July 8, 2009
Data on Private Equity Management Skills
I noted some time ago that private equity firms, once they buy a public company, set up a management structure that is very different from the one advocated by corporate governance "experts." Data is coming in on how private equity does. It is mixed. Josh Lerner at Harvard says the PE firms fail more than public companies but are more innovative. Nick Wilson at the University of Leeds says in the UK there is no difference once one neutralizes the effect of leverage. Nicholas Bloom of Stanford finds that PE companies are less well managed than public companies but better managed than family run privately held companies. All the studies suffer from two flaws. First, at issue is how the PE purchased companies do in relationship to those same companies had they not been purchased. PE firms tend to buy companies that show substantial room for improvement and attempt to profit from making those improvements. Thus the comparison is between those companie unpurchased and those companies as purchases, not between all public companies and all PE purhcased companies. Second, the data shows that things revert to the mean. Of interest is the finding that some PE firms consistently outperform others, that the best indication of future performance is past performance. What management proctices do these successful firms use in comparsion to public companies (and other PE buyouts)? The data is enlightening and helpful but not conclusive.
The CFTC Wants Limits on Oil Price "Speculators"
This is huge news. The Commodities Futures Trading Commission, our main futures market regulator, has given notice that it is considering "position limits" on oil futures to stop the effect of "speculators" in the oil futures markets. This signal that the CFTC agrees in principle with the notion that recent price volatility in the oil futures market is due to speculation untied to fundamental values. There are two questions: First the value of speculative traders to a market and, second, assuming the first answer to be negative, whether regulation will work. How does one regulate traders that set up overseas on overseas markets that do not have trading limits? Only an international authority will do, Pope Benedict's solution.
July 7, 2009
GM is Sold for Too Much??
The bankruptcy judge, Judge Robert E. Gerber, approved the sale of GM on Sunday. Under Section 363, GM sold its "healthy" assets to a new company owned 60 percent by the federal government and 17 percent owned by a health care trust for the benefit of UAW workers. Our government has put $50 billion into the company and billions more into suppliers, lenders and GM's former credit company GMAC. It took the Judge 95 pages to justify short-circuiting a Chapter 11 process that usually involves the votes of creditor and claimaint committees on a specific plan. Section 363, usually reserved for selling unwanted assets or closed plants, has become a loophole for reorganizaing an entire company outside the full Chapter 11 process. The dangers of a 363 sale are obvious. The company can be sold for too little (benefitting the new owners and hurting the residual creditors) or, in a bizarre twist, for too much (hurting the new owners and benefiting the residual creditors). The The former situation is more likely: The company could have been sold for a higher price (to other purchases or the same pruchaser) given an open bidding process and more time or the company was worth more sold in smaller pieces, liquidated, over time. The Judge is the gatekeeper. In the later situation in which the company is sold for too much is rare and bizarre: Why would new owners agree to pay to much??? Yet we may have such a case bizarre case in both the Chrysler and GM bankruptcies. The company is sold for too much because the government is the buyer and it is spending taxpayer dollars, not based on finanical returns but based on political returns. In other words, Section 363 is particularly useful if the government wants to buy a company fast in bankrutpcy to satisfy political constituencies. Here is Judge is not a gatekeeper; he could care less. A good deal is a good deal for the creditors. The only complaint that some creditors can have is that they were not included in that part of the purchasing group that received a bargain equity price thus recieving a larger piece of the largess of the government payout than the creditors in the residual shell corporation did (ie the UAW gets more of a windfall than they do). The Judge's answer was, "Shut up and be happy, you are still better off than you would have been had the government not stepped in with cash." Coupled with the price is the government's power to force the quick sale; the government threatened to pull the plug on any additional funds necessary to keep the company operating if the Judge did not act within 40 days of the bankruptcy filing. "Sell to us for a premium price within 40 days or we walk." The Judge had no rational choice but to approve. His decision should have taken a paragraph to write, not 95 pages.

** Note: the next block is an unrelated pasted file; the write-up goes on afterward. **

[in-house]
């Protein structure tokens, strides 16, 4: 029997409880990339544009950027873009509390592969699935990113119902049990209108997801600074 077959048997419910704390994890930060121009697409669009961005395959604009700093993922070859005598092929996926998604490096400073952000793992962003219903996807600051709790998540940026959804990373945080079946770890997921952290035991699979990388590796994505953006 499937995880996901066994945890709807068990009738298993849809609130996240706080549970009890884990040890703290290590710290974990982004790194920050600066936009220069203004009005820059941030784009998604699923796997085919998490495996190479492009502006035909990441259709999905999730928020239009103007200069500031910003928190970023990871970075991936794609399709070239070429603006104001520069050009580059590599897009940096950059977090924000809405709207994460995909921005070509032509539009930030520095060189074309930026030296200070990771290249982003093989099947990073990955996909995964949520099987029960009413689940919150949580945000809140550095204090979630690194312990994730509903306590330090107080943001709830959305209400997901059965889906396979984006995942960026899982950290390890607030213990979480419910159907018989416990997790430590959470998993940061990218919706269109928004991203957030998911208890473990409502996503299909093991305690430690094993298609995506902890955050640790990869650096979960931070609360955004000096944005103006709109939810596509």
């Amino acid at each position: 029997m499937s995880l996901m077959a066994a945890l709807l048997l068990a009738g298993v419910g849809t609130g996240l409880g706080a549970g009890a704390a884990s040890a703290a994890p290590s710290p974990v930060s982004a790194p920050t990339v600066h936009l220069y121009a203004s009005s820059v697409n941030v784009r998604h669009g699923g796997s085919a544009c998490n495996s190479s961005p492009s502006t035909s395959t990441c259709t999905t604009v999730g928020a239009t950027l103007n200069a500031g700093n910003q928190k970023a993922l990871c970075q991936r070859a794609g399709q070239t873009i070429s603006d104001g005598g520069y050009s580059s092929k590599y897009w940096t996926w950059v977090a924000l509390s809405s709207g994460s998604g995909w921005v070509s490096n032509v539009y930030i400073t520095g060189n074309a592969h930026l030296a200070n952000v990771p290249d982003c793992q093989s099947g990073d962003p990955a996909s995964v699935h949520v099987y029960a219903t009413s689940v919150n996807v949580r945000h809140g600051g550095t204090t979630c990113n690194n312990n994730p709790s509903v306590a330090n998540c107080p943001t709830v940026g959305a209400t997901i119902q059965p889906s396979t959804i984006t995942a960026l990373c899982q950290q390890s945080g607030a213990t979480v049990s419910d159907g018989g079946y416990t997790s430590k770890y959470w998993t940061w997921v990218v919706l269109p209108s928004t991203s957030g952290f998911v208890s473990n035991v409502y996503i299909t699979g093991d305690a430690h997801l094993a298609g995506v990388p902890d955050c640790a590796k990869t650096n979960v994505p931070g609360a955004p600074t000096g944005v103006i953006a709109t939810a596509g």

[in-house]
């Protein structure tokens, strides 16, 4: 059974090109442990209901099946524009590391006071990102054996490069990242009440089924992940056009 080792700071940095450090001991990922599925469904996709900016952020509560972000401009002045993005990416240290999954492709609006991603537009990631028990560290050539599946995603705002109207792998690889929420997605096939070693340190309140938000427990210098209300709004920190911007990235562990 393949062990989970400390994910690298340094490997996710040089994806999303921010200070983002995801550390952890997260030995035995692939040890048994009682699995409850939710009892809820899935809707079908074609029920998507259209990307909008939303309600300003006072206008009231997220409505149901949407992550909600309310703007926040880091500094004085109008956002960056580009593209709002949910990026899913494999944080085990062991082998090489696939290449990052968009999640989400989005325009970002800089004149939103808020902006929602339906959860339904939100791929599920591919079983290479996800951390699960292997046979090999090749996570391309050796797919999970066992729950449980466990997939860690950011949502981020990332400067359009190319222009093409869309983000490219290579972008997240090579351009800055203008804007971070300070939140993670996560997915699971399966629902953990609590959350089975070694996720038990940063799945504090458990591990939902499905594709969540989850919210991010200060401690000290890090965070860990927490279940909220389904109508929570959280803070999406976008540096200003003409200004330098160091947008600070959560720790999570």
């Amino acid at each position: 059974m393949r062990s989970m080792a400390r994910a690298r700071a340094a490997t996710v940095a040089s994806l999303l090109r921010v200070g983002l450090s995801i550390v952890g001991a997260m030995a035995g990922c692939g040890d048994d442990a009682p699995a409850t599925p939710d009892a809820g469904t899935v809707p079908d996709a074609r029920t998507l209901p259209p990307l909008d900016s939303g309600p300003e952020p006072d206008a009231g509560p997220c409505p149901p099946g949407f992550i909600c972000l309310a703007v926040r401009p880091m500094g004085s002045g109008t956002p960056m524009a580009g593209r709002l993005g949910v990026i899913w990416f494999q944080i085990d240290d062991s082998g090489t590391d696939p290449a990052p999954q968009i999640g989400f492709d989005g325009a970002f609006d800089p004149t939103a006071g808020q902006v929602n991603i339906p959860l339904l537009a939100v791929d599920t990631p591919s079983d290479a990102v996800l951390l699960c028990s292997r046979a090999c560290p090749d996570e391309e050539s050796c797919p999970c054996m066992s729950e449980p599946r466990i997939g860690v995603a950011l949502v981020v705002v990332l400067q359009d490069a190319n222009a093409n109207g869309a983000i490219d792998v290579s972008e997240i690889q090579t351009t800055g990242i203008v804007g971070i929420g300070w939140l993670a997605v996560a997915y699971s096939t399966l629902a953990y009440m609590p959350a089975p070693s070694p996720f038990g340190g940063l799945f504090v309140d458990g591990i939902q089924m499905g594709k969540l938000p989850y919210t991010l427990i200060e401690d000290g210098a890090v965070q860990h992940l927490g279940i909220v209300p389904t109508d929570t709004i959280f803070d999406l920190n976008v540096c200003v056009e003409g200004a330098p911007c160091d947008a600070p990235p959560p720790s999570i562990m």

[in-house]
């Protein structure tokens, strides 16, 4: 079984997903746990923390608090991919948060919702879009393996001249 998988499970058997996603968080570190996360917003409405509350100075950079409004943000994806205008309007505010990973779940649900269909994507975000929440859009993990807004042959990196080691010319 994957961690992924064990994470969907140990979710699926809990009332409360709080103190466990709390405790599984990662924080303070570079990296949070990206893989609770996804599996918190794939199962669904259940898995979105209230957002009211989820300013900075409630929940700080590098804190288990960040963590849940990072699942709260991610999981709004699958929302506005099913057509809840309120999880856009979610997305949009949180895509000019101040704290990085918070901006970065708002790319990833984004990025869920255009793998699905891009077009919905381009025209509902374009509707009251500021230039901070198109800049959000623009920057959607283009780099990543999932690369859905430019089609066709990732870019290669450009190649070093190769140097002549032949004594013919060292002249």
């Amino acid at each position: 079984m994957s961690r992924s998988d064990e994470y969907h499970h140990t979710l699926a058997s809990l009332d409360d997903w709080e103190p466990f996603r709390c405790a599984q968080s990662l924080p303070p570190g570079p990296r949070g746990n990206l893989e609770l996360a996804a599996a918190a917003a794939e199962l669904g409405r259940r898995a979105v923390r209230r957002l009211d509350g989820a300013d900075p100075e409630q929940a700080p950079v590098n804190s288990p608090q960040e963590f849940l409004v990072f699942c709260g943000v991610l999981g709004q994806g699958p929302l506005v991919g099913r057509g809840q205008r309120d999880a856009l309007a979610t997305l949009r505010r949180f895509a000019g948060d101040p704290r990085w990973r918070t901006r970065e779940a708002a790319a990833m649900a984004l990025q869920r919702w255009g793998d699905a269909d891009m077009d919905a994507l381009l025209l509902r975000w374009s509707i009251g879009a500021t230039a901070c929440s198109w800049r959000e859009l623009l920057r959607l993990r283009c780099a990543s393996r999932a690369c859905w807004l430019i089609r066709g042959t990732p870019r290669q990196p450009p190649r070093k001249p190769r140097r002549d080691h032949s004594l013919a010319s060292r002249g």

The policy question is whether we want the federal government to do this, use Section 363 to nationalize private companies in bankrutpcy.